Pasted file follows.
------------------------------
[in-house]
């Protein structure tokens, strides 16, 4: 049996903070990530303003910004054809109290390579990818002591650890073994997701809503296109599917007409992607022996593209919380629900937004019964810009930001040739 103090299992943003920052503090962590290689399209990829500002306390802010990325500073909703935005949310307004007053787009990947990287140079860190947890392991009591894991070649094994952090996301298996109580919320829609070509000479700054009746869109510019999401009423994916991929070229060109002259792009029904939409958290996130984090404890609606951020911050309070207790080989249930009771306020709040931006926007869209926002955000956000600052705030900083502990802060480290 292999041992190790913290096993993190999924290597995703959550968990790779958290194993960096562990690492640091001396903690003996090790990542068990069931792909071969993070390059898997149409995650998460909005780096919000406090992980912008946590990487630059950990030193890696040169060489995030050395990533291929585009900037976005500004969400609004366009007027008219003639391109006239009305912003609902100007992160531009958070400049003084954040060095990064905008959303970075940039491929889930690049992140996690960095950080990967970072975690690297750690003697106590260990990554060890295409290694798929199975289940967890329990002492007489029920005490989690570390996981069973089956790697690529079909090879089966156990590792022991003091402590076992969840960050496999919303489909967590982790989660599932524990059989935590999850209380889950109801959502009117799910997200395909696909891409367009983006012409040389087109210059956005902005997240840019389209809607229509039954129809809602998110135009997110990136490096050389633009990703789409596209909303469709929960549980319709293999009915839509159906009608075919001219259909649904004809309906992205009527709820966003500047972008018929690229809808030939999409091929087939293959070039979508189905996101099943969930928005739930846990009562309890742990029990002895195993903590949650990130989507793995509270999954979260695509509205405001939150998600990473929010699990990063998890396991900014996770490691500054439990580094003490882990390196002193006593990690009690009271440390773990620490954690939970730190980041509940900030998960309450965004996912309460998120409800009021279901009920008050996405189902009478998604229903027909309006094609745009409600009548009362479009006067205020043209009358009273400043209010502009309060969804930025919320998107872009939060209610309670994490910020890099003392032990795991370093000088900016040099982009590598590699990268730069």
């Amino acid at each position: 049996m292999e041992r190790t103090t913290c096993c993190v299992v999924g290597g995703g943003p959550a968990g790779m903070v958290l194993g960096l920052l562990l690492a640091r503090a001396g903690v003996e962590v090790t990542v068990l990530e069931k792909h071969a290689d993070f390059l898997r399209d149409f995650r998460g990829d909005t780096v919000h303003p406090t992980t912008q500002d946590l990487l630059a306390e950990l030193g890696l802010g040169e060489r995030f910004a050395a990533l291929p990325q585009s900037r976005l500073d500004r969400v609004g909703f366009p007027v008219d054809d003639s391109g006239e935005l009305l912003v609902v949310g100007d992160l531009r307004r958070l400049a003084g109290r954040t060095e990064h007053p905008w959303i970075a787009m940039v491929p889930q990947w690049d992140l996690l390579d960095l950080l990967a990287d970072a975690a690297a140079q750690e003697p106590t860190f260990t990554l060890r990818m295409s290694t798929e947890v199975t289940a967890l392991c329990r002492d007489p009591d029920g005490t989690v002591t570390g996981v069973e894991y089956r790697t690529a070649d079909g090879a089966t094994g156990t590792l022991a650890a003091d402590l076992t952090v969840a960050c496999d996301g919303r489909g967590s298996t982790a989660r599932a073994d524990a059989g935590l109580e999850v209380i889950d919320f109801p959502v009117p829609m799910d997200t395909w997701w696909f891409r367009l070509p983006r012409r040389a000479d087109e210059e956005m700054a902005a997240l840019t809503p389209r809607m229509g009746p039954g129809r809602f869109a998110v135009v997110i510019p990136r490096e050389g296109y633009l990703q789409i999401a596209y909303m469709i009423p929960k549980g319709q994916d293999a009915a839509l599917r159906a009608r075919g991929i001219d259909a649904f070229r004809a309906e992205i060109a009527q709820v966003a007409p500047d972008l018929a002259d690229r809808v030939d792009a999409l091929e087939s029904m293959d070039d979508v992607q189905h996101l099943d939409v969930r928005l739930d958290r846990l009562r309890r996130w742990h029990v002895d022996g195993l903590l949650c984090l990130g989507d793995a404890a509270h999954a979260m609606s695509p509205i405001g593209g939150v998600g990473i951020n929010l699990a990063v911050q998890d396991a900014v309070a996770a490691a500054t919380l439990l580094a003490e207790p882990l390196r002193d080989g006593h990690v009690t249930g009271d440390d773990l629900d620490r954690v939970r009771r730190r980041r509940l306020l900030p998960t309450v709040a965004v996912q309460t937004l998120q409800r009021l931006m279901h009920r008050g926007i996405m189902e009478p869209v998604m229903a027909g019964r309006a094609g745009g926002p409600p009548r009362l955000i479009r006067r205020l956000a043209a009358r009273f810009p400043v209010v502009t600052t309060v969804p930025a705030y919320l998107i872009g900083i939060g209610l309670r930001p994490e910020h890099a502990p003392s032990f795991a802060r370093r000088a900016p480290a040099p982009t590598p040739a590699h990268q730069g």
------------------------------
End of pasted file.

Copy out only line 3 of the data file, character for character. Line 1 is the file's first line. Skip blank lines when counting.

């Amino acid at each position: 049996m292999e041992r190790t103090t913290c096993c993190v299992v999924g290597g995703g943003p959550a968990g790779m903070v958290l194993g960096l920052l562990l690492a640091r503090a001396g903690v003996e962590v090790t990542v068990l990530e069931k792909h071969a290689d993070f390059l898997r399209d149409f995650r998460g990829d909005t780096v919000h303003p406090t992980t912008q500002d946590l990487l630059a306390e950990l030193g890696l802010g040169e060489r995030f910004a050395a990533l291929p990325q585009s900037r976005l500073d500004r969400v609004g909703f366009p007027v008219d054809d003639s391109g006239e935005l009305l912003v609902v949310g100007d992160l531009r307004r958070l400049a003084g109290r954040t060095e990064h007053p905008w959303i970075a787009m940039v491929p889930q990947w690049d992140l996690l390579d960095l950080l990967a990287d970072a975690a690297a140079q750690e003697p106590t860190f260990t990554l060890r990818m295409s290694t798929e947890v199975t289940a967890l392991c329990r002492d007489p009591d029920g005490t989690v002591t570390g996981v069973e894991y089956r790697t690529a070649d079909g090879a089966t094994g156990t590792l022991a650890a003091d402590l076992t952090v969840a960050c496999d996301g919303r489909g967590s298996t982790a989660r599932a073994d524990a059989g935590l109580e999850v209380i889950d919320f109801p959502v009117p829609m799910d997200t395909w997701w696909f891409r367009l070509p983006r012409r040389a000479d087109e210059e956005m700054a902005a997240l840019t809503p389209r809607m229509g009746p039954g129809r809602f869109a998110v135009v997110i510019p990136r490096e050389g296109y633009l990703q789409i999401a596209y909303m469709i009423p929960k549980g319709q994916d293999a009915a839509l599917r159906a009608r075919g991929i001219d259909a649904f070229r004809a309906e992205i060109a009527q709820v966003a007409p500047d972008l018929a002259d690229r809808v030939d792009a999409l091929e087939s029904m293959d070039d979508v992607q189905h996101l099943d939409v969930r928005l739930d958290r846990l009562r309890r996130w742990h029990v002895d022996g195993l903590l949650c984090l990130g989507d793995a404890a509270h999954a979260m609606s695509p509205i405001g593209g939150v998600g990473i951020n929010l699990a990063v911050q998890d396991a900014v309070a996770a490691a500054t919380l439990l580094a003490e207790p882990l390196r002193d080989g006593h990690v009690t249930g009271d440390d773990l629900d620490r954690v939970r009771r730190r980041r509940l306020l900030p998960t309450v709040a965004v996912q309460t937004l998120q409800r009021l931006m279901h009920r008050g926007i996405m189902e009478p869209v998604m229903a027909g019964r309006a094609g745009g926002p409600p009548r009362l955000i479009r006067r205020l956000a043209a009358r009273f810009p400043v209010v502009t600052t309060v969804p930025a705030y919320l998107i872009g900083i939060g209610l309670r930001p994490e910020h890099a502990p003392s032990f795991a802060r370093r000088a900016p480290a040099p982009t590598p040739a590699h990268q730069g």